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Thursday, October 19, 2006

Cracks appear in US-Korea front on North

Financial Times: The US and South Korea tried to present a united front on the North Korean nuclear crisis on Thursday, again warning of “grave consequences” if there is a second test, but they remained at odds over how to punish Kim Jong-il’s regime.

As China sent a special envoy to Pyongyang to speak directly to Mr Kim about last week’s nuclear test, Condoleezza Rice, US secretary of state, arrived in Seoul amid stern domestic criticism of Washington’s apparent attempts to pressure the South Korean government to stop economic engagement with the North.

The South Korean government says it may “improve” rather than suspend its joint tourism and commercial projects with North Korea, but senior US officials have made it clear they view the Mount Kumgang tourist resort as a “cash cow” for the North. South Korea has sent about $950m to North Korea since the tours began in 1998.

“I did not come to South Korea, nor will I go anywhere else, to try to dictate to governments what they ought to do in response to [United Nations] resolution 1718,” Ms Rice told a press conference on Thursday after meeting Roh Moo-hyun, South Korea’s president, and Ban Ki-moon, foreign minister.

“What I do think is very important is that everyone takes stock of the leverage that we have to get North Korea to return to the six-party talks and to negotiate serious the dismantlement of its nuclear weapons programme,” she said.

The day before the talks, Song Min-soon, the president’s chief security adviser, suggested at a conference that the US needed to pay more attention to South Korea’s unique security situation, adding that the US “has fought more wars than any other nation in the history of its establishment and survival”.

In addition to the inter-Korean co-operation projects, the two parties are at odds over South Korea’s involvement in the proliferation security initiative aimed at interdicting ships carrying weapons of mass destruction technology. But Seoul is reluctant to join, again for fear of upsetting the fragile security balance.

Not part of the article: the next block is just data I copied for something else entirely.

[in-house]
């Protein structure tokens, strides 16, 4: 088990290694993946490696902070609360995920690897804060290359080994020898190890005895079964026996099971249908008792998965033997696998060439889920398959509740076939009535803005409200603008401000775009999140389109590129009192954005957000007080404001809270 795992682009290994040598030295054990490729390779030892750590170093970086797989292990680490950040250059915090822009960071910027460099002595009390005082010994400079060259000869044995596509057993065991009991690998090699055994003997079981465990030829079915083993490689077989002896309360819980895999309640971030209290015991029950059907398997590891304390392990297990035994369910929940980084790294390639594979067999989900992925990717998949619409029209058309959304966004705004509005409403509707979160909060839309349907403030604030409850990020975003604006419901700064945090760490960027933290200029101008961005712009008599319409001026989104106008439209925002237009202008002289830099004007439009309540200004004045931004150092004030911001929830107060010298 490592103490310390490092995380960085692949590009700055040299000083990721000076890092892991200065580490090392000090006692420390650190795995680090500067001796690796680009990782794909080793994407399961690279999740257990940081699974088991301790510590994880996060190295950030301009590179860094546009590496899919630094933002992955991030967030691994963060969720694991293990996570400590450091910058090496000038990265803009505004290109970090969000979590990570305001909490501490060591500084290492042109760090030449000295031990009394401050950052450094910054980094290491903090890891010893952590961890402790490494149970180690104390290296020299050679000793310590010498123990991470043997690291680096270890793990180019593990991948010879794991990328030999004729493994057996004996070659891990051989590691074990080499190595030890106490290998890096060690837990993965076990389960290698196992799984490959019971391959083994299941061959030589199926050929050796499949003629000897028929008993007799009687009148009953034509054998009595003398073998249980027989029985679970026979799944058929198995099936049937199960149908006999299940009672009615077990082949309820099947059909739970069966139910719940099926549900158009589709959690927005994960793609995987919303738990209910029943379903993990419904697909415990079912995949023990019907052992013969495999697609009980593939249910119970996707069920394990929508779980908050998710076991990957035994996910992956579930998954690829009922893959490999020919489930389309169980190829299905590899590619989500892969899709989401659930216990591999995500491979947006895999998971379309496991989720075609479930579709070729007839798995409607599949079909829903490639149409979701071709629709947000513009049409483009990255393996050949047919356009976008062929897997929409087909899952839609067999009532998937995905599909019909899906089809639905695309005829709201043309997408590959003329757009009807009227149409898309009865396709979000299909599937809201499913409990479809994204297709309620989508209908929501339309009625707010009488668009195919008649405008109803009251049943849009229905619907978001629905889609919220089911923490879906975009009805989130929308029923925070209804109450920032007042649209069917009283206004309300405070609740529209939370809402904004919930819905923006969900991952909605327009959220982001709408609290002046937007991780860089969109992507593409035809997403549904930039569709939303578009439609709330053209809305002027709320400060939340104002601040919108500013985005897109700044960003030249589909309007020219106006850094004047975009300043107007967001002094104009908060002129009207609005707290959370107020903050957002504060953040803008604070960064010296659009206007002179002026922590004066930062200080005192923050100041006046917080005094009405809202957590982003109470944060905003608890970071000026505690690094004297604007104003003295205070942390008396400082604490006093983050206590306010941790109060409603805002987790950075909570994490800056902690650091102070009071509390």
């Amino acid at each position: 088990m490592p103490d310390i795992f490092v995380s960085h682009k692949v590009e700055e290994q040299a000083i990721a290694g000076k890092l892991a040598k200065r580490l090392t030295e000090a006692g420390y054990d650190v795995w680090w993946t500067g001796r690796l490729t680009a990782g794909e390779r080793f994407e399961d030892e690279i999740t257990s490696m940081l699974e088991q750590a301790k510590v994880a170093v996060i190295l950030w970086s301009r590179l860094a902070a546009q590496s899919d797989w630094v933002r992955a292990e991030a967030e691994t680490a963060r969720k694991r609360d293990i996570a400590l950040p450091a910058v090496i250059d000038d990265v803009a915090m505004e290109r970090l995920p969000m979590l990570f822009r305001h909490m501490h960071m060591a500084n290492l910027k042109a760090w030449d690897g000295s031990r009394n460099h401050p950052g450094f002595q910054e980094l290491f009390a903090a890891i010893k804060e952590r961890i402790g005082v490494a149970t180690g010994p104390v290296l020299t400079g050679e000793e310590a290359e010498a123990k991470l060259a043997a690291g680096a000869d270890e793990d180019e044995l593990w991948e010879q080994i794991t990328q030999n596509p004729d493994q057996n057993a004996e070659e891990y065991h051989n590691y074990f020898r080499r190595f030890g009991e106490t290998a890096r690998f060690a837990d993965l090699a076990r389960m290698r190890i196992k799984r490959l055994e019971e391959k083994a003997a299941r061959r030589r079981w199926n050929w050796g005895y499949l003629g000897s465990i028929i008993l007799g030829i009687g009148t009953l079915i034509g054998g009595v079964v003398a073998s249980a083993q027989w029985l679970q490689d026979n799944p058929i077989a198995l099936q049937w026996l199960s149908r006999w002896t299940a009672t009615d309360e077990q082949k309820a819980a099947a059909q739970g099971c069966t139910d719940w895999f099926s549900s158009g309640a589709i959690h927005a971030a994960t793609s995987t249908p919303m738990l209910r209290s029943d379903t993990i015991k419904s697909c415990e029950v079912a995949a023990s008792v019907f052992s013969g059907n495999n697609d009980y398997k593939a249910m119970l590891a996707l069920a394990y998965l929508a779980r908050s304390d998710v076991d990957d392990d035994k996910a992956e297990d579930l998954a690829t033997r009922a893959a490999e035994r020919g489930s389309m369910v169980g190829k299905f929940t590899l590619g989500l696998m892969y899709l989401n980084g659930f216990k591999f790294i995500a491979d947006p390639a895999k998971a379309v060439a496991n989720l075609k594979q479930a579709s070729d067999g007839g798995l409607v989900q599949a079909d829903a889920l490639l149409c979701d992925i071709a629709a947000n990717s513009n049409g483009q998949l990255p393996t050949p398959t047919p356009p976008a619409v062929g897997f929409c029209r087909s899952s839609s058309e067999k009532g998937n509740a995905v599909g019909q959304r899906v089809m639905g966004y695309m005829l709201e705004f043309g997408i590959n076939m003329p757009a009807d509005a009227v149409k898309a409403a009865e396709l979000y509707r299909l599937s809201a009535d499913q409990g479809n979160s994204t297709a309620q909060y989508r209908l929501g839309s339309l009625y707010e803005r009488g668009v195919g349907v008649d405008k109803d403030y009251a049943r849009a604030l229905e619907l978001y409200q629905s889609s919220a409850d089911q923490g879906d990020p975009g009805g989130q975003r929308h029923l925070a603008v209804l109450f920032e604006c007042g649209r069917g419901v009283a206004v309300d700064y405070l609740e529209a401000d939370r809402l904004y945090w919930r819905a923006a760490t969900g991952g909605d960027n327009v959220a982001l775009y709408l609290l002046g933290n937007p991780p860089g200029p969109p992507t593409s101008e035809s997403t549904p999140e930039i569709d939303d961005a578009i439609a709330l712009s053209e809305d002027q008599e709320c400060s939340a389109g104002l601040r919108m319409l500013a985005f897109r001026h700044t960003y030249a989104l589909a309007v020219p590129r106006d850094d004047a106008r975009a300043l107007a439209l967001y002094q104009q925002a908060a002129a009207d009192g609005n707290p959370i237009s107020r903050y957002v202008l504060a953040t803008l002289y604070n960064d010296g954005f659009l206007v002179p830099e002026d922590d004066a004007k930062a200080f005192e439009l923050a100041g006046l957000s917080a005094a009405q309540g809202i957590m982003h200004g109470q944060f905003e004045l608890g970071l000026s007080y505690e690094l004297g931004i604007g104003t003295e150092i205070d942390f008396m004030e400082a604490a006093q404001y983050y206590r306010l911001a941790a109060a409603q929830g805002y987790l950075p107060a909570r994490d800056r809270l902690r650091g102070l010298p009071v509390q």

However, Ms Rice and Mr Ban on Thursday insisted the US-South Korean alliance “could not be stronger”, with the US secretary of state saying they were now discussing how inspections and interdiction at sea might work.

“The US has no desire to do anything to escalate this,” Ms Rice said. “The key is to live up to the obligations that all of us undertook, that North Korea should not be able to traffic in weapons or weapons technology, nor should they be able to receive help, assistance, financing for their nuclear weapons programmes.”

Meanwhile, Mr Ban warned North Korea that a second test would “aggravate” the current situation. “We agreed that in case it happens, there should be more grave consequences,” he said.

In Beijing, the Chinese foreign ministry said the state councillor Tang Jianxuan had been sent to Pyongyang as a special envoy for President Hu Jiantao, and had met Kim Jong-il on Thursday.

In a regular press briefing, the foreign ministry spokesman said the envoy’s visit was “very meaningful to the relations between the two countries and the current situation on the Korean peninsula”. But it did not give details of the message from Mr Hu.

China’s foreign ministry said in a statement that Mr Tang arrived in Pyongyang on Wednesday with vice foreign ministers Dai Bingguo and Wu Dawei, who is also China’s chief negotiator in the stalled six-party talks aimed at ending North Korea’s nuclear weapons programme.

Ms Rice on Thursday said she had not yet received a “read out” on the meeting.
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